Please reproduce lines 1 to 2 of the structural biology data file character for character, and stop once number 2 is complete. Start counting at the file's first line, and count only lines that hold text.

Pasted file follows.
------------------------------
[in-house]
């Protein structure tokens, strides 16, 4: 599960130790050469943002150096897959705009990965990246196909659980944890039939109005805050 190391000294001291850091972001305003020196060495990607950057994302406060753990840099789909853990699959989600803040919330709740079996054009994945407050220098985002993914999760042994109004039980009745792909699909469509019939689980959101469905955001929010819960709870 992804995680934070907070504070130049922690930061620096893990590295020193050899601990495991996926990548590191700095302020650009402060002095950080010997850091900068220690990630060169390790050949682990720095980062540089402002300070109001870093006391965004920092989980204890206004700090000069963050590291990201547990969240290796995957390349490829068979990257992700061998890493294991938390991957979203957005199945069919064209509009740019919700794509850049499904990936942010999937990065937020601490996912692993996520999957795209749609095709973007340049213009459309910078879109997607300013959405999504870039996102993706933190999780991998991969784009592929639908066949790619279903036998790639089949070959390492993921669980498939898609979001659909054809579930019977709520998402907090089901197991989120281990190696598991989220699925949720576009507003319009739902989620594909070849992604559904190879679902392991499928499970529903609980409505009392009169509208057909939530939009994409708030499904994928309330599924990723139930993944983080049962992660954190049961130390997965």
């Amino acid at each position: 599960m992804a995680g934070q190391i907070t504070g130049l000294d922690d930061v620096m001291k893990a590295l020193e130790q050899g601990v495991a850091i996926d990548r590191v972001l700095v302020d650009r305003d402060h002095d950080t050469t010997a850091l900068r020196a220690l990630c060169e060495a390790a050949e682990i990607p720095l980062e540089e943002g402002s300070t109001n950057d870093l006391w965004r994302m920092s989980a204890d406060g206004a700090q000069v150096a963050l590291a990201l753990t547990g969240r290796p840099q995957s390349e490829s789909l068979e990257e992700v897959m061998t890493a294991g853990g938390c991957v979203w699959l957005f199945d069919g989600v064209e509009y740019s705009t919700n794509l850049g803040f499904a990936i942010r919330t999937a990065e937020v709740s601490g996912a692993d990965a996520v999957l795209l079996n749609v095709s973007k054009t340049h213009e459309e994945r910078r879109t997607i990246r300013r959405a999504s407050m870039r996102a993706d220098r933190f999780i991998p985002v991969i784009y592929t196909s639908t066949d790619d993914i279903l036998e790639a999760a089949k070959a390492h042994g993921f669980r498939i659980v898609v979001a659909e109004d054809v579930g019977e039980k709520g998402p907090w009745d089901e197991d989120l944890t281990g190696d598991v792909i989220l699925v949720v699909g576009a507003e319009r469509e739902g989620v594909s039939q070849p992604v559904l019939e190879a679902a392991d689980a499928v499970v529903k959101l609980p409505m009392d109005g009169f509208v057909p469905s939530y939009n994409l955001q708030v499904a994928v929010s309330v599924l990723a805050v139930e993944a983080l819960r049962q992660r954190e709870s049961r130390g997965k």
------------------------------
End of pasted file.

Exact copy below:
[in-house]
């Protein structure tokens, strides 16, 4: 599960130790050469943002150096897959705009990965990246196909659980944890039939109005805050 190391000294001291850091972001305003020196060495990607950057994302406060753990840099789909853990699959989600803040919330709740079996054009994945407050220098985002993914999760042994109004039980009745792909699909469509019939689980959101469905955001929010819960709870 992804995680934070907070504070130049922690930061620096893990590295020193050899601990495991996926990548590191700095302020650009402060002095950080010997850091900068220690990630060169390790050949682990720095980062540089402002300070109001870093006391965004920092989980204890206004700090000069963050590291990201547990969240290796995957390349490829068979990257992700061998890493294991938390991957979203957005199945069919064209509009740019919700794509850049499904990936942010999937990065937020601490996912692993996520999957795209749609095709973007340049213009459309910078879109997607300013959405999504870039996102993706933190999780991998991969784009592929639908066949790619279903036998790639089949070959390492993921669980498939898609979001659909054809579930019977709520998402907090089901197991989120281990190696598991989220699925949720576009507003319009739902989620594909070849992604559904190879679902392991499928499970529903609980409505009392009169509208057909939530939009994409708030499904994928309330599924990723139930993944983080049962992660954190049961130390997965």